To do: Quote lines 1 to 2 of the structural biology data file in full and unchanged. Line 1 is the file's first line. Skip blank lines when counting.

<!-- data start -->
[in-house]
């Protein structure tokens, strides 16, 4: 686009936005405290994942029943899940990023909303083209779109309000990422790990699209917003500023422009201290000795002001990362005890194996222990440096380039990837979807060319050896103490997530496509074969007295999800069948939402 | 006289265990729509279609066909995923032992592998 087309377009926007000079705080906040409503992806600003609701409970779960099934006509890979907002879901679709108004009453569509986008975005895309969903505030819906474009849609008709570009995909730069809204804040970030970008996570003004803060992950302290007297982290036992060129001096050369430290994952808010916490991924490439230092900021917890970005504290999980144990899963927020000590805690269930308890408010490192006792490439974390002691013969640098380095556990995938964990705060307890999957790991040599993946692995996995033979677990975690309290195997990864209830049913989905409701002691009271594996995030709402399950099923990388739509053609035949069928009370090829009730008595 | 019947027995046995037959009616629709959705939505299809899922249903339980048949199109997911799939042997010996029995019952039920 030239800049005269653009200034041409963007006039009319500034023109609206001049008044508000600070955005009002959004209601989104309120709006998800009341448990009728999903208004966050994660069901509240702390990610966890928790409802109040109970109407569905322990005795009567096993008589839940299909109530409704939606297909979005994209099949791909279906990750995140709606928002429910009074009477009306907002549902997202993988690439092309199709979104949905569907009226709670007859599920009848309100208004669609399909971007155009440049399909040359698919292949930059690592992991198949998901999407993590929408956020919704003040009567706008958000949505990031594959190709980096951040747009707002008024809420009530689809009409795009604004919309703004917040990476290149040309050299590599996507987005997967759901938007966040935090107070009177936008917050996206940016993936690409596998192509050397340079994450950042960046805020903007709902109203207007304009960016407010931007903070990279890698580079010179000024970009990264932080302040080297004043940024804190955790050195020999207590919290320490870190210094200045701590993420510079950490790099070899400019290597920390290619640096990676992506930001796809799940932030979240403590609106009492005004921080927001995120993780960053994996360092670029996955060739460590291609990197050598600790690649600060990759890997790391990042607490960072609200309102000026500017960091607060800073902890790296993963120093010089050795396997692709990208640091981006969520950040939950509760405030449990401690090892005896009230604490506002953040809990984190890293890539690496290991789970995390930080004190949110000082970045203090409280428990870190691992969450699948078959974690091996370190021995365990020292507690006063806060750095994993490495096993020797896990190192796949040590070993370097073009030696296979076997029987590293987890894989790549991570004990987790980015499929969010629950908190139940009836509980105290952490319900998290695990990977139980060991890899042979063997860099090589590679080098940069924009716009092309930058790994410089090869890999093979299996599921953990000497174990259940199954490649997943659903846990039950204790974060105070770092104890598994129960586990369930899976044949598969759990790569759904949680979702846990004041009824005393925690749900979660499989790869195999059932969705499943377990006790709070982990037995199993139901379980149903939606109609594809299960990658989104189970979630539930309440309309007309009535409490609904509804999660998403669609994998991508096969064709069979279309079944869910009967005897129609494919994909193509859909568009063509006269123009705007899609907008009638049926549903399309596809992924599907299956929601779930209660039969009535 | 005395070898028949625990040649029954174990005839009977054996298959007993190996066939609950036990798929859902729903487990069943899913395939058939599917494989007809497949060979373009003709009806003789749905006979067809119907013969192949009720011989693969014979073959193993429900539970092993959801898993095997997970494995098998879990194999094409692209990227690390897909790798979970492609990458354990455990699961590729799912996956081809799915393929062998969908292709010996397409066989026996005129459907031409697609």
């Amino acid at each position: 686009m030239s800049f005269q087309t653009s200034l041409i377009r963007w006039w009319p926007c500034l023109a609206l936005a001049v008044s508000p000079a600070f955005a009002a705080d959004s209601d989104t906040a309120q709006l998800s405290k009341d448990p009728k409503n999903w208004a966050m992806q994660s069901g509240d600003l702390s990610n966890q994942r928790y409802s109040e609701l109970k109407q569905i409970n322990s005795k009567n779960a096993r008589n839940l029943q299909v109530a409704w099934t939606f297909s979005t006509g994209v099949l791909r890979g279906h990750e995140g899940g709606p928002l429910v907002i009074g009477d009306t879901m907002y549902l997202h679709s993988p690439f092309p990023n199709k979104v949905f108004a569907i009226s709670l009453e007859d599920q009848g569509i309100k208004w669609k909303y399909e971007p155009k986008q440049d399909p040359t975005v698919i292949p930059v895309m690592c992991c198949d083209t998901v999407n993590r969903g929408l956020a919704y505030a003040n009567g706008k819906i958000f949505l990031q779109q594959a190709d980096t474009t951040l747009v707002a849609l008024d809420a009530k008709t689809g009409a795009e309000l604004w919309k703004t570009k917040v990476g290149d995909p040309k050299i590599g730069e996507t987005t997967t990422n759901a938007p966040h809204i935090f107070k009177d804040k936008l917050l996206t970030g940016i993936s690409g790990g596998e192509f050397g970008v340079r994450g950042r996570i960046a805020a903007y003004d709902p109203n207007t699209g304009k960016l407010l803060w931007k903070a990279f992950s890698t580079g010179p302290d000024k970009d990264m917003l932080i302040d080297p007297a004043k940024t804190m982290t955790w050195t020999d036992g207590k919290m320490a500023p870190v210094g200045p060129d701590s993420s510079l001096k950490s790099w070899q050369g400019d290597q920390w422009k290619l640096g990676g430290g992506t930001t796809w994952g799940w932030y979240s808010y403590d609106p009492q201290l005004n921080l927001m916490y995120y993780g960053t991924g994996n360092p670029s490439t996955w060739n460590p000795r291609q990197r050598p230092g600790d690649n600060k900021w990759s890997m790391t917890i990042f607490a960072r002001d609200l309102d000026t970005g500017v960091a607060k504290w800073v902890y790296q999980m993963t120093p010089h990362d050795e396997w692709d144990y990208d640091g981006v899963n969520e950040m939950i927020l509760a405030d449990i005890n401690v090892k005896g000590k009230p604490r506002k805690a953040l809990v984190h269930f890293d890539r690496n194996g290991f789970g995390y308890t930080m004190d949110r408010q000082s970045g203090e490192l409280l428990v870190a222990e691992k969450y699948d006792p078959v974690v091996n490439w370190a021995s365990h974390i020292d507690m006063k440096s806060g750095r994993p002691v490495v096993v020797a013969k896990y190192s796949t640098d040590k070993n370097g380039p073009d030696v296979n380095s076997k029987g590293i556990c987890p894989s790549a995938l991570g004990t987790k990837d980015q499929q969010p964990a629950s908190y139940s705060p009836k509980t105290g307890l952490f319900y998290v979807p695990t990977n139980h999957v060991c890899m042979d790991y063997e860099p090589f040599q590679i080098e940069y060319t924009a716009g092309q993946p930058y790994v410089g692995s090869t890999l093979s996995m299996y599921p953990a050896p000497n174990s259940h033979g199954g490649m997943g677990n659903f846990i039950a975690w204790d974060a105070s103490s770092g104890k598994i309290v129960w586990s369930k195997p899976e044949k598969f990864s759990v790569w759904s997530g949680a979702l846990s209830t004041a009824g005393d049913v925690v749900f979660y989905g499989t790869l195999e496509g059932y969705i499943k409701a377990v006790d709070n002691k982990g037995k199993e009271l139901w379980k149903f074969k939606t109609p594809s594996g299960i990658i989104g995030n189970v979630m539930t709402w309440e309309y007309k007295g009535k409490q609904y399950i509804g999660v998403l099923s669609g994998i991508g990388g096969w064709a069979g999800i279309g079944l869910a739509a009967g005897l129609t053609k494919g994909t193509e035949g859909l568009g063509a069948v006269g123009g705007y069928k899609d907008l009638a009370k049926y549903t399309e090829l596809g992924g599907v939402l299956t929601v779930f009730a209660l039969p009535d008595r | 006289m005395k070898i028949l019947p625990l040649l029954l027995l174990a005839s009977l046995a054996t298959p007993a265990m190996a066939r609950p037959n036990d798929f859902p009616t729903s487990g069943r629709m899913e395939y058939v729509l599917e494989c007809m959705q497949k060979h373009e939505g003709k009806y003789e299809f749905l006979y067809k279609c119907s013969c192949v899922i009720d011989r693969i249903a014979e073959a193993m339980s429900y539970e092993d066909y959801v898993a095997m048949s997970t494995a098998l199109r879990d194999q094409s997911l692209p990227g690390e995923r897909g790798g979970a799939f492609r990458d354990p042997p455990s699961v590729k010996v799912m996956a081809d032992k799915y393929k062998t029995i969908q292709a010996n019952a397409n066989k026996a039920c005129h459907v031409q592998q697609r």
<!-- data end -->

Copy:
[in-house]
């Protein structure tokens, strides 16, 4: 686009936005405290994942029943899940990023909303083209779109309000990422790990699209917003500023422009201290000795002001990362005890194996222990440096380039990837979807060319050896103490997530496509074969007295999800069948939402 | 006289265990729509279609066909995923032992592998 087309377009926007000079705080906040409503992806600003609701409970779960099934006509890979907002879901679709108004009453569509986008975005895309969903505030819906474009849609008709570009995909730069809204804040970030970008996570003004803060992950302290007297982290036992060129001096050369430290994952808010916490991924490439230092900021917890970005504290999980144990899963927020000590805690269930308890408010490192006792490439974390002691013969640098380095556990995938964990705060307890999957790991040599993946692995996995033979677990975690309290195997990864209830049913989905409701002691009271594996995030709402399950099923990388739509053609035949069928009370090829009730008595 | 019947027995046995037959009616629709959705939505299809899922249903339980048949199109997911799939042997010996029995019952039920 030239800049005269653009200034041409963007006039009319500034023109609206001049008044508000600070955005009002959004209601989104309120709006998800009341448990009728999903208004966050994660069901509240702390990610966890928790409802109040109970109407569905322990005795009567096993008589839940299909109530409704939606297909979005994209099949791909279906990750995140709606928002429910009074009477009306907002549902997202993988690439092309199709979104949905569907009226709670007859599920009848309100208004669609399909971007155009440049399909040359698919292949930059690592992991198949998901999407993590929408956020919704003040009567706008958000949505990031594959190709980096951040747009707002008024809420009530689809009409795009604004919309703004917040990476290149040309050299590599996507987005997967759901938007966040935090107070009177936008917050996206940016993936690409596998192509050397340079994450950042960046805020903007709902109203207007304009960016407010931007903070990279890698580079010179000024970009990264932080302040080297004043940024804190955790050195020999207590919290320490870190210094200045701590993420510079950490790099070899400019290597920390290619640096990676992506930001796809799940932030979240403590609106009492005004921080927001995120993780960053994996360092670029996955060739460590291609990197050598600790690649600060990759890997790391990042607490960072609200309102000026500017960091607060800073902890790296993963120093010089050795396997692709990208640091981006969520950040939950509760405030449990401690090892005896009230604490506002953040809990984190890293890539690496290991789970995390930080004190949110000082970045203090409280428990870190691992969450699948078959974690091996370190021995365990020292507690006063806060750095994993490495096993020797896990190192796949040590070993370097073009030696296979076997029987590293987890894989790549991570004990987790980015499929969010629950908190139940009836509980105290952490319900998290695990990977139980060991890899042979063997860099090589590679080098940069924009716009092309930058790994410089090869890999093979299996599921953990000497174990259940199954490649997943659903846990039950204790974060105070770092104890598994129960586990369930899976044949598969759990790569759904949680979702846990004041009824005393925690749900979660499989790869195999059932969705499943377990006790709070982990037995199993139901379980149903939606109609594809299960990658989104189970979630539930309440309309007309009535409490609904509804999660998403669609994998991508096969064709069979279309079944869910009967005897129609494919994909193509859909568009063509006269123009705007899609907008009638049926549903399309596809992924599907299956929601779930209660039969009535 | 005395070898028949625990040649029954174990005839009977054996298959007993190996066939609950036990798929859902729903487990069943899913395939058939599917494989007809497949060979373009003709009806003789749905006979067809119907013969192949009720011989693969014979073959193993429900539970092993959801898993095997997970494995098998879990194999094409692209990227690390897909790798979970492609990458354990455990699961590729799912996956081809799915393929062998969908292709010996397409066989026996005129459907031409697609």